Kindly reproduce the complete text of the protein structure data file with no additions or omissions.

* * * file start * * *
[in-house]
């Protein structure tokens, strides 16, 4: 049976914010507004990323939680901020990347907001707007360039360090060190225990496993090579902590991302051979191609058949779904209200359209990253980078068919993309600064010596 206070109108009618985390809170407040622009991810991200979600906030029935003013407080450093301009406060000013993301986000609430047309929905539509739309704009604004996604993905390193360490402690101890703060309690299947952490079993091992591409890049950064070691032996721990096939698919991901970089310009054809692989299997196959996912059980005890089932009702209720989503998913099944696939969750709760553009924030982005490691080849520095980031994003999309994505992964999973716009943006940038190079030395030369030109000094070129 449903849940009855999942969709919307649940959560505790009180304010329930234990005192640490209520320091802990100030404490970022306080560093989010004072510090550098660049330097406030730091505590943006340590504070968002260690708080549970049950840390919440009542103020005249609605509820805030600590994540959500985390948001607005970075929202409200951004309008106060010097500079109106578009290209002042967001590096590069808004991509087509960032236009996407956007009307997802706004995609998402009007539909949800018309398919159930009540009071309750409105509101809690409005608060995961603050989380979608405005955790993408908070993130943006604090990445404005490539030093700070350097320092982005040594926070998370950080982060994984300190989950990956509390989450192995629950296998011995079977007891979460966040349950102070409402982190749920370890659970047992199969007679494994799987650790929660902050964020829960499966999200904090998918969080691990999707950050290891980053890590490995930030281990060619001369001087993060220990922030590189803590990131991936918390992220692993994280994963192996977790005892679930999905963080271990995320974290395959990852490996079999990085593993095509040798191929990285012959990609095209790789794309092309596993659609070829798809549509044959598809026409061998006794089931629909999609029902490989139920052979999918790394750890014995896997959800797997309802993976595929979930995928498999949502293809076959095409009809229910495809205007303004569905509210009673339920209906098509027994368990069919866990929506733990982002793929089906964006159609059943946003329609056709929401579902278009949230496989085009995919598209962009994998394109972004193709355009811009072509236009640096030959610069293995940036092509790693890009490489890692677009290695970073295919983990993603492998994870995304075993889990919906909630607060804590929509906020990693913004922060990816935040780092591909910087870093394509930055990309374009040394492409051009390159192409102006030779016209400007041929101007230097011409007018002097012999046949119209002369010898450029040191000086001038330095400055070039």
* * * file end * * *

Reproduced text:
[in-house]
């Protein structure tokens, strides 16, 4: 049976914010507004990323939680901020990347907001707007360039360090060190225990496993090579902590991302051979191609058949779904209200359209990253980078068919993309600064010596 206070109108009618985390809170407040622009991810991200979600906030029935003013407080450093301009406060000013993301986000609430047309929905539509739309704009604004996604993905390193360490402690101890703060309690299947952490079993091992591409890049950064070691032996721990096939698919991901970089310009054809692989299997196959996912059980005890089932009702209720989503998913099944696939969750709760553009924030982005490691080849520095980031994003999309994505992964999973716009943006940038190079030395030369030109000094070129 449903849940009855999942969709919307649940959560505790009180304010329930234990005192640490209520320091802990100030404490970022306080560093989010004072510090550098660049330097406030730091505590943006340590504070968002260690708080549970049950840390919440009542103020005249609605509820805030600590994540959500985390948001607005970075929202409200951004309008106060010097500079109106578009290209002042967001590096590069808004991509087509960032236009996407956007009307997802706004995609998402009007539909949800018309398919159930009540009071309750409105509101809690409005608060995961603050989380979608405005955790993408908070993130943006604090990445404005490539030093700070350097320092982005040594926070998370950080982060994984300190989950990956509390989450192995629950296998011995079977007891979460966040349950102070409402982190749920370890659970047992199969007679494994799987650790929660902050964020829960499966999200904090998918969080691990999707950050290891980053890590490995930030281990060619001369001087993060220990922030590189803590990131991936918390992220692993994280994963192996977790005892679930999905963080271990995320974290395959990852490996079999990085593993095509040798191929990285012959990609095209790789794309092309596993659609070829798809549509044959598809026409061998006794089931629909999609029902490989139920052979999918790394750890014995896997959800797997309802993976595929979930995928498999949502293809076959095409009809229910495809205007303004569905509210009673339920209906098509027994368990069919866990929506733990982002793929089906964006159609059943946003329609056709929401579902278009949230496989085009995919598209962009994998394109972004193709355009811009072509236009640096030959610069293995940036092509790693890009490489890692677009290695970073295919983990993603492998994870995304075993889990919906909630607060804590929509906020990693913004922060990816935040780092591909910087870093394509930055990309374009040394492409051009390159192409102006030779016209400007041929101007230097011409007018002097012999046949119209002369010898450029040191000086001038330095400055070039």